Photo: Paul Jeffrey/ACT Alliance
Several weeks ago, on the morning of February 7, a glacier burst in the Raini village of the Himalayas, causing a flash flood in Rishiganga River. The resulting landslide killed at least 36 people, and nearly 200 more remain missing. Most of those killed or missing are believed to be workers at the hydropower projects, where the landslide originated. Villagers that were close to the river when the disaster occurred were also swept away.
Week of Compassion is responding, supporting our partners on the ground who are working tirelessly to get critical supplies to those in need, despite many significant challenges.
In addition to the tragic loss of life, this disaster has impacted the livelihood and living conditions of people in the affected villages. Farm land and crops have been lost; the hydro projects that employed many have ceased operations; and in many cases, those who have employment elsewhere can’t get to work. The event damaged two hydropower plants and five bridges, and much of the supply to the national power grid has been cut off.
This damage to infrastructure also makes it difficult to get aid and critical supplies to many of those in need; while also making it hard for people to generate income in the meantime.
In this crisis period, CASA--long time partners of Week of Compassion--is gathering information of the affected families and missing people. Much of their focus is on getting relief to the most vulnerable, including migrants, Dalits, widows, women heads of families and the disabled.
Because of their longstanding relationships in the area, CASA has established means of identifying need in hard to reach areas. Their goal is to reach 500 families in 10 villages with critical supplies including dry ration kits for food security; WASH (Water, Sanitation and Hygiene) kits for health and hygiene; and materials to provide temporary shelters until more permanent solutions can be established.
Suresh Satapathy, Program Manager for CASA, says “Some villages are still completely cut off, so this is quite a task. About 2500 cannot cross this part of the river. There is no electricity restored. We are concerned.” So far, food has been distributed to about 200 people, with help of neighbors. Other community members are prepared to assist with distribution, once supplies can reach the impacted area.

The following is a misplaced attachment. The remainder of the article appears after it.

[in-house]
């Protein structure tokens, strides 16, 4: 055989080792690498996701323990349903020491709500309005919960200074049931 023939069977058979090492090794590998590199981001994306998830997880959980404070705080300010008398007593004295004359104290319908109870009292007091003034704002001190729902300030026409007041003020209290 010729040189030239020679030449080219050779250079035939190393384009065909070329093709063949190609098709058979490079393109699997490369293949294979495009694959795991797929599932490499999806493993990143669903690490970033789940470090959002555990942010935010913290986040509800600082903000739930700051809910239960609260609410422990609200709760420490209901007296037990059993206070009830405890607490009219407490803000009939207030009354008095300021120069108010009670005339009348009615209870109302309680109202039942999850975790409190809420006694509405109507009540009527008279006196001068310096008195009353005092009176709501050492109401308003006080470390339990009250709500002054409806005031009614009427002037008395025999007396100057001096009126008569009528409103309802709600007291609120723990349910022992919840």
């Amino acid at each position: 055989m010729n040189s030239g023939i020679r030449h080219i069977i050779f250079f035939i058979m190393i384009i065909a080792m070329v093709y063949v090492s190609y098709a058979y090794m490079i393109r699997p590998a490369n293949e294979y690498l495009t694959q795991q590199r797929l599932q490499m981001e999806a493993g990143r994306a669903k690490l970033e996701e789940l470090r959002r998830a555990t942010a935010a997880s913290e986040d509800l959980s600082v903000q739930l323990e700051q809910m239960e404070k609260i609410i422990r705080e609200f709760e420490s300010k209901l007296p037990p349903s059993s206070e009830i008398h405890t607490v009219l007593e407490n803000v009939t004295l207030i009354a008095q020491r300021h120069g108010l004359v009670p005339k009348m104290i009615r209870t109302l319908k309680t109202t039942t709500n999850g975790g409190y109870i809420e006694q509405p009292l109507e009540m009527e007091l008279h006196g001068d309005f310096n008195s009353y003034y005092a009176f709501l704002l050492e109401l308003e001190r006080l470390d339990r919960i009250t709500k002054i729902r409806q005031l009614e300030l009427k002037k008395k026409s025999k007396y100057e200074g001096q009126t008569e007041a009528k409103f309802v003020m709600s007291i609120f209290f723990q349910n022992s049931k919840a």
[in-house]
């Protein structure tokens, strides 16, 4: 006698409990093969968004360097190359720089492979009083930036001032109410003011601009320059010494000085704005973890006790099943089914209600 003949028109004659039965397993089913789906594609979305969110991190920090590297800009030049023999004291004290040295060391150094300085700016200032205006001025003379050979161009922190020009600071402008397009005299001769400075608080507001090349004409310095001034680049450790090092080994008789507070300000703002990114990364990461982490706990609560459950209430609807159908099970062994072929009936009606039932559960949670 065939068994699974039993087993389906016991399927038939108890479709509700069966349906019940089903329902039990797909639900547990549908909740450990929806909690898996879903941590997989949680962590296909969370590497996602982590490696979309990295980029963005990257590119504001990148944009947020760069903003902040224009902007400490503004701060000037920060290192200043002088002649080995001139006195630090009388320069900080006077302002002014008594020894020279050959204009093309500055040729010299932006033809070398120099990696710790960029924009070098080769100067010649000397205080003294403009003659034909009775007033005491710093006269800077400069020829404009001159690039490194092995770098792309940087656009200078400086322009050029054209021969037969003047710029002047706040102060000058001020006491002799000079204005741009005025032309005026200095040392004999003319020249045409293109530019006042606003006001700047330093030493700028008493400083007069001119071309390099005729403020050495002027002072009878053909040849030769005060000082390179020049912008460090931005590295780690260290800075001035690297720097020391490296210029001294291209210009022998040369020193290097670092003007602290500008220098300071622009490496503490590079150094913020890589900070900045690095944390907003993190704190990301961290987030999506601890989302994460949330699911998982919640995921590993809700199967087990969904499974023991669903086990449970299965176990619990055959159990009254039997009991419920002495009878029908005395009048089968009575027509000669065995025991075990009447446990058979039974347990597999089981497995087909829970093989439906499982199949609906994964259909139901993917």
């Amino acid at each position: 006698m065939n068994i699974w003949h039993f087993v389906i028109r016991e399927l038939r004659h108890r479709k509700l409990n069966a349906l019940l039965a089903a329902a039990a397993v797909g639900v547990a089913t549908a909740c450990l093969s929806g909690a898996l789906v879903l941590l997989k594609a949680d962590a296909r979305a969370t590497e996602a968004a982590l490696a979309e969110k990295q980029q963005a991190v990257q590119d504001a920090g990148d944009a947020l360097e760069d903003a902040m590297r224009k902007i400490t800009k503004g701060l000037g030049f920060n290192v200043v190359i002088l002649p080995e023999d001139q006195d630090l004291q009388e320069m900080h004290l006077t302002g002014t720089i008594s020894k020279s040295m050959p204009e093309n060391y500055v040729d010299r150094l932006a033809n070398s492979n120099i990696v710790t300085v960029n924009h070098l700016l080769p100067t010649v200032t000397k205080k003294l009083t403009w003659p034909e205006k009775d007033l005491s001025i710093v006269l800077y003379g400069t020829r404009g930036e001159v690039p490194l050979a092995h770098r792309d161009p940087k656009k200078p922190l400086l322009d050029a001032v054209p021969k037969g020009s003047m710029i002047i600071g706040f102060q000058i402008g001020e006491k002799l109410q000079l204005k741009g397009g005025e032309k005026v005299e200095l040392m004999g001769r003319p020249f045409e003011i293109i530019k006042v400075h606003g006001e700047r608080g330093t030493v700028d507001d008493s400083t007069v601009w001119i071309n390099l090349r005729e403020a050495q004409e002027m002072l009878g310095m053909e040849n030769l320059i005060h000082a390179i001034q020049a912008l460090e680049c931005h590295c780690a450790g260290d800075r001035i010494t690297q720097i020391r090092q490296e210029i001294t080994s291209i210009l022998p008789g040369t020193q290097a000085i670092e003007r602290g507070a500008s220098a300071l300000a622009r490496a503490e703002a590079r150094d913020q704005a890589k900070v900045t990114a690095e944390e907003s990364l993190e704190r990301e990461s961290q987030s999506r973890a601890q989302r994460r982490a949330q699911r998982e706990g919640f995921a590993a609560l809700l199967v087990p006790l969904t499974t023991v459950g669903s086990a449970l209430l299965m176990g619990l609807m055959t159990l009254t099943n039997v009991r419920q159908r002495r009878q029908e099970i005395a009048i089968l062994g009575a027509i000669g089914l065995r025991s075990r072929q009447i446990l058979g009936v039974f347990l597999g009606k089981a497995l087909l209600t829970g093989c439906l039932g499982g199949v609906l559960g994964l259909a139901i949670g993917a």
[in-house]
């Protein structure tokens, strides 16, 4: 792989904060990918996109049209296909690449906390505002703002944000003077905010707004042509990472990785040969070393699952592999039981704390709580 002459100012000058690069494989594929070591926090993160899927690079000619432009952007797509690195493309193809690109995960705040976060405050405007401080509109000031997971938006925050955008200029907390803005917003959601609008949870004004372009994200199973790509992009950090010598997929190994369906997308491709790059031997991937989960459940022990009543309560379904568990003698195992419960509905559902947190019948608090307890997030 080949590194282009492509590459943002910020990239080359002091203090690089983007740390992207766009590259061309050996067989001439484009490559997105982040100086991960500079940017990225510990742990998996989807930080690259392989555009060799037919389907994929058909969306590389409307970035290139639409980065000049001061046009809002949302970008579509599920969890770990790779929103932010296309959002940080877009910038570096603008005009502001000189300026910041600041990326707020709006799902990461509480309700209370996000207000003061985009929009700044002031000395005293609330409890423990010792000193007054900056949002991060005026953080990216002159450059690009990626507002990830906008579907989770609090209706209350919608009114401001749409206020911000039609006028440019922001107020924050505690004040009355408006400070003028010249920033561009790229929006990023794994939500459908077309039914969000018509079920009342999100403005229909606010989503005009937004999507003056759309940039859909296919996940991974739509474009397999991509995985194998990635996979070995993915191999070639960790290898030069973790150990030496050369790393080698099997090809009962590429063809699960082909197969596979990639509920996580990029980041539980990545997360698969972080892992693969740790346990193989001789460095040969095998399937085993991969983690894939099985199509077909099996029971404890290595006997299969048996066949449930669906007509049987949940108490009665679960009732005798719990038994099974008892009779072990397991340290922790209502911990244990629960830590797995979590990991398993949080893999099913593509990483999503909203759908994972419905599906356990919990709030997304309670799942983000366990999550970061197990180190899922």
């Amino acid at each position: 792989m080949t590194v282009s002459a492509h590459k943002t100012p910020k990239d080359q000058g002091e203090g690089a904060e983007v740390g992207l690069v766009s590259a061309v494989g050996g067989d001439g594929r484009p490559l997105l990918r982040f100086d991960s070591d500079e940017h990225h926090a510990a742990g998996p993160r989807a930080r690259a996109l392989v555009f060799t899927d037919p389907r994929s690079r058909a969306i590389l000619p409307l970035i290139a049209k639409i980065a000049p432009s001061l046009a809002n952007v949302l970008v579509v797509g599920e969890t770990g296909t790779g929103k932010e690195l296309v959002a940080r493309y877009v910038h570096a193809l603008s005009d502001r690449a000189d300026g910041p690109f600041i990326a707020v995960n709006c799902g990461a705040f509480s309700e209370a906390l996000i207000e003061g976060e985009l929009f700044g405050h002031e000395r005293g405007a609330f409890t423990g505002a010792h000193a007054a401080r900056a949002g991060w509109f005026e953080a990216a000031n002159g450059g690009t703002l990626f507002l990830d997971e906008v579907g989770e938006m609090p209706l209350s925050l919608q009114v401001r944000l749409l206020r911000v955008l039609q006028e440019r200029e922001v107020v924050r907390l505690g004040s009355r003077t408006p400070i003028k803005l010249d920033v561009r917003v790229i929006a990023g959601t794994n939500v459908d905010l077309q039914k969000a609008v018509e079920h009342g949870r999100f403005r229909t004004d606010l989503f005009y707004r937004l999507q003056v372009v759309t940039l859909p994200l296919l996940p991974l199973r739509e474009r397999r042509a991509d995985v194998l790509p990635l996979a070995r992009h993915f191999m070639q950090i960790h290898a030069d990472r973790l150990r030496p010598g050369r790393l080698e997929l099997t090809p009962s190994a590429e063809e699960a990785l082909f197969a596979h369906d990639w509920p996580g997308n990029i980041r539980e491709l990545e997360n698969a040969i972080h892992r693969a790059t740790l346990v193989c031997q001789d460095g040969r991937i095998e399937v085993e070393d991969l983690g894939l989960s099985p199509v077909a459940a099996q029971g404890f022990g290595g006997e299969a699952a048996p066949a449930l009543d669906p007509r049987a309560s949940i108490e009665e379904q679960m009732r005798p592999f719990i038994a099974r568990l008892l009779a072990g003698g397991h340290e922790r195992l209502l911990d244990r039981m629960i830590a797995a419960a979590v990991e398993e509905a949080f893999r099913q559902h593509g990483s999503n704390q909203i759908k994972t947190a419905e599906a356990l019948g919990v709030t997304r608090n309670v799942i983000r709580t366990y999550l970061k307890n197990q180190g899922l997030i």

“They need supplies-- and light,” says Satapathy. “This reconstruction could take 10 to 20 years. In the meantime, we have to support them, or it will be very difficult to survive…I hope we can move forward with the implementation of the emergency program. It has been 15 days. People are expecting something from us.
Week of Compassion continues to work with partners, including CASA, to help provide immediate relief in the coming weeks and will accompany the local community in the years to come as they rebuild.
When you give to Week of Compassion, you Let Love Flow in tangible ways. Your gifts help deliver aid to those in urgent need, and keep the flow of supplies moving even to places where damaged infrastructure creates significant barriers. We are grateful for our partners who are working around the clock to overcome unthinkable challenges; and we are grateful for the generosity that allows us to support this life-saving work and share hope in the midst of heartbreak.
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